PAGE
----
Saturday, June 30, 2018


House of the Dead Movie Review

A group of twenty-somethings head to a remote island near Seattle for a rave, but when they arrive, they find the party is...dead. I remember being excited when I heard this movie was being made, as I was known to waste quarter after quarter on the arcade game this film is based on--I never made it far in the game, but I always had fun playing it in that dank carnival tent in cold, Ohio October nights. Anyway, when this movie was announced, I had no idea that Uwe Boll was going to direct it, and further, had no idea Boll would largely become known as the 21st Century's answer to Ed Wood--given that information, it will come as no surprise to you that House of the Dead is included on countless lists of the worst movies ever made, and it's easy to understand why--the acting is horrendous, the dialogue even worse, the zombies are laughable, the action is awful, and the story is an absolute mess.

"Tell us how you really feel"

I didn't even mention the directing, which is, as I am sure you are expecting, a train wreck--but honestly, much like with Ed Wood, it is in a delightful way. Boll is SO bad at directing that he brings stuff you just don't see anywhere else, so while it is indisputably awful, it is unique, and quite enjoyable. He rips off shots from The Matrix, has a visible jumping prop and various other "movie mistakes", and "House of the Dead Continuity Errors" should be made a drinking game. The unintentional hilarity will keep you rolling, as will the inexplicable cuts between the film and shots from the video game itself. 

It looks like this

As I said, House of the Dead is considered by many one of the worst movies ever made (as of this review, it sits at number 29 on IMDB's Bottom Rated list)--this cannot really be argued, but it is bad in all the right ways, making it a very entertaining movie to watch. Technically speaking, the movie is absolutely horrible, and considering that alone, it would garner a 1 or 2 rating from me (I am still shocked it actually made it to theaters); however, the fun factor more than makes up for this.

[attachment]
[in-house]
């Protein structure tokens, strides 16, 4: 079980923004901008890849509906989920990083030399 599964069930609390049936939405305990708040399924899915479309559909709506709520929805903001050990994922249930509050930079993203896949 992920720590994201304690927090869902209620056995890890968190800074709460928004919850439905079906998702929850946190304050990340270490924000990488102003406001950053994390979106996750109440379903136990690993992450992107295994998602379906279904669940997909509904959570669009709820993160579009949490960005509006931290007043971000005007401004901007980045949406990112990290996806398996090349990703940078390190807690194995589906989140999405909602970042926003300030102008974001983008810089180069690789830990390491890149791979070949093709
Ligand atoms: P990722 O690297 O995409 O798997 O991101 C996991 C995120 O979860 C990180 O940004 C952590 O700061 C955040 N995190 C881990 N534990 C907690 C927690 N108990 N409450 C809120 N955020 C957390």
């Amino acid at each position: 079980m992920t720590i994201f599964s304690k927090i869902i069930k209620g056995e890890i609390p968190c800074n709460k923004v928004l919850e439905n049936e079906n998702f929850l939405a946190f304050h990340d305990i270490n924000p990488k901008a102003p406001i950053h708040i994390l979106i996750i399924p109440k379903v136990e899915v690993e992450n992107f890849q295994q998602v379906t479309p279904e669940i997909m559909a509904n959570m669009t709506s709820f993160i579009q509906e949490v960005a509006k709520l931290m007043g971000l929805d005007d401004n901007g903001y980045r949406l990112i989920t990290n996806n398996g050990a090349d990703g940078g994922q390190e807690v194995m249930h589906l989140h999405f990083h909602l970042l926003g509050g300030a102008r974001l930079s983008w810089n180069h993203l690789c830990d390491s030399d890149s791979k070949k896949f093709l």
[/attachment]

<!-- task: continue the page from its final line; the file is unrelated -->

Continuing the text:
On A Scale Of One To Ten: 5

House of the Dead Movie Trailer

Friday, June 29, 2018


Silent Hill Movie Review

A car accident in the mysterious town of Silent Hill separates Rose (Radha Mitchell, Surrogates) from her daughter, Sharon (Jodelle Ferland, The Cabin In The Woods). The mother must fight through ghosts, demons, witches, zombies, and various other forms of monsters to get Sharon back. This film, from 2006, is based on a popular video game from back in the day, but having not played the game much (an old roommate had it, and when I played it, I found it terribly boring), I won’t spend much time comparing the two. Silent Hill is the classic combination of the good and the bad, with little in between. Most of the good comes from the visuals—for being a CGI fest, a lot of the visuals are really impressive; unfortunately, a lot of the CGI is dreadfully bad as well. The movie does a great job setting a creepy mood—the blueish tint, the falling ash, and the nerve-shattering air raid siren provide an unsettling feeling that pulls you into the movie.

Get your ash out of there!

Mitchell is a fairly likable hero, and Ferland is okay in pulling triple duty (I won’t spoil anything), but most of the rest of the acting is fairly awful. For all this, however, the movie has more than a few shortcomings, beginning with the sheer amount of movie we get. With a run time of two hours, five minutes, this film is WAY too long. Sean Bean plays Rose’s husband and, as much as I am a fan of Sean’s, this movie would have been far better without his character. Bean did a good job (as a good guy!), but every scene involving him, and the characters created just to accommodate his character, slows the movie. The overall plot, and especially the dialogue, are hard to swallow, and many of the scenes become repetitive. You hope that after spending so much time with this movie that you will be rewarded with a great ending—you're not. One can only wonder how much better this movie would have been with thirty minutes shaved off and a better story, but alas, we are stuck with this.

On A Scale Of One To Ten: 5

Silent Hill Movie Trailer

Sunday, June 17, 2018


Man-Made Monster Movie Review

Mad scientist Dr. Paul Rigas (Lionel Atwill, Murders In The Zoo, Night Monster) performs experiments on Dan McCormick (the legendary Lon Chaney, Jr., in his first horror film), a sideshow performer known as Dynamo Dan, The Electric Man (points for an awesome name). What does Rigas hope to do? Turn Dan into an electrified zombie he can control. God, I miss plots like this in movies! They were just